Saturday, of course, is the big day. And to the untrained (or double-seeing) eye, the festivities might look much the same as they always do. The bawdy Bindlestiff Family Cirkus will once again rabble-rouse up and down Church Street. And local drum and dance corps Sambatucada! will play their customary set in front of city hall. File both of these under "If it ain't broke..."
There will also be a King and Queen of Mardi Gras costume contest and a photo booth and Kegs and Eggs and a fun run. And loud drunks.
Where things start to get really interesting — and local and rad — is on the new City Hall Park Stage, which has supplanted the stage on the top block of Church Street. Before the parade, warm up to the spicy sounds of Katie Trautz's Green Mountain Playboys. The Playboys are just about the closest thing we have to a true Cajun band in Vermont, which seems important for an event inspired by New Orleans, right? Right.
Then there is a parade.
Following that, local outlaw dirt rockers Waylon Speed take to the City Hall Park Stage, immediately becoming the raddest band ever to play the post-parade party.
Add it all up, and the 2016 Mardi Gras harks back to a time when the event was more than just an excuse to start drinking at 10 a.m. on a Saturday. I mean, it's still that. But this year's edgier programming is a welcome — to adapt a line from Miles Davis — rebirth of the cool.
(Disclosure: This newspaper is a longtime sponsor of Mardi Gras and will roll its 20th anniversary float in the parade.)
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Speaking of things inspired by New Orleans, Vermont Joy Parade's Galen Peria is back in Burlington for a spell. Peria had been recently living in the Big Easy, but, as he informs in a recent email, "Poker debts and complex psychic weather patterns have forced me out of the Crescent City temporarily." Duly noted.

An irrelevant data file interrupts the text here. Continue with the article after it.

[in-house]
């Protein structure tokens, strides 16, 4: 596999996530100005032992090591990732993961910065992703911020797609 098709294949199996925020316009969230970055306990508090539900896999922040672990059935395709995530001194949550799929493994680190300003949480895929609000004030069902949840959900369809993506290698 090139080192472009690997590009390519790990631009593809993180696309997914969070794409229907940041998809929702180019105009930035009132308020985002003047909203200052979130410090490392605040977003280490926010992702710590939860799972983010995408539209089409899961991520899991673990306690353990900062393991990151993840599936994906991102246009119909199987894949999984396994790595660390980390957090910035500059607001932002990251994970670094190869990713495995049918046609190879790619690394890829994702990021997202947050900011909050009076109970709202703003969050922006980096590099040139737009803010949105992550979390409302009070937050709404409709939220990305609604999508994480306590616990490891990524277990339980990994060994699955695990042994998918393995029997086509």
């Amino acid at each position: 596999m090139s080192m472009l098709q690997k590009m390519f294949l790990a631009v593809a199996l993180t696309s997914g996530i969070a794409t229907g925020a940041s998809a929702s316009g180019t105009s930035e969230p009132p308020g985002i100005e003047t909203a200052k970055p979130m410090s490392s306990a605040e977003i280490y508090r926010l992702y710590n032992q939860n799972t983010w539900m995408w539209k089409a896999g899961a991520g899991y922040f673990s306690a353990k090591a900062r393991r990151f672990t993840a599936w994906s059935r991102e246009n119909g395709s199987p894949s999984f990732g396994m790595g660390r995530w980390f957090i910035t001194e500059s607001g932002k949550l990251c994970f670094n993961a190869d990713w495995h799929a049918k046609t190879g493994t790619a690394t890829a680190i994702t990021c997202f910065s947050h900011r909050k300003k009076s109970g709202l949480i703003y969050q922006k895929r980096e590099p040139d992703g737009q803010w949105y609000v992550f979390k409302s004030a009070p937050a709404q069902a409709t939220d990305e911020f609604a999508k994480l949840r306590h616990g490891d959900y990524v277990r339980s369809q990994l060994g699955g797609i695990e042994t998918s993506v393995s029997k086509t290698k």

In the meantime, he's lined up a residency with his R&B&D band, Duke Aeroplane & the Wrong Numbers, at the Light Club Lamp Shop every Thursday in March. BTW, R&B&D stands for "rhythm & blues & drunk," which is how Peria quite accurately describes his group's woozy, bleary-eyed take on N'awlins-style blues.
These guys are a notorious blast live. And Peria adds that the band will soon have a studio recording worthy of its bawdy stage act. The album, dubbed Higher Ground, was recorded with local swampy-tonk maestro Brett Hughes and is slated for a June release.
In 2014, David Lamb of Rhode Island indie-folk duo Brown Bird passed away following a yearlong battle with leukemia. In the wake of his death, Lamb's widow and Brown Bird cofounder MorganEve Swain has been performing as the Huntress and Holder of Hands. On Friday, March 4, Swain will return to Vermont for the first time since Lamb's death for a show at the Skinny Pancake in Burlington. Local country outfit Old Sky open.
Last but not least, get well soon, Shrimp. The local bluesman is slated to begin radiation for throat cancer this week. Shrimp, aka Glenn McElwain, played a string of shows around the state last weekend with his band Mono Malo, which will likely be his last gigs for a while. Best of luck, Shrimp. And, as always, fuck cancer.
A peek at what was on my iPod, turntable, eight-track player, etc., this week.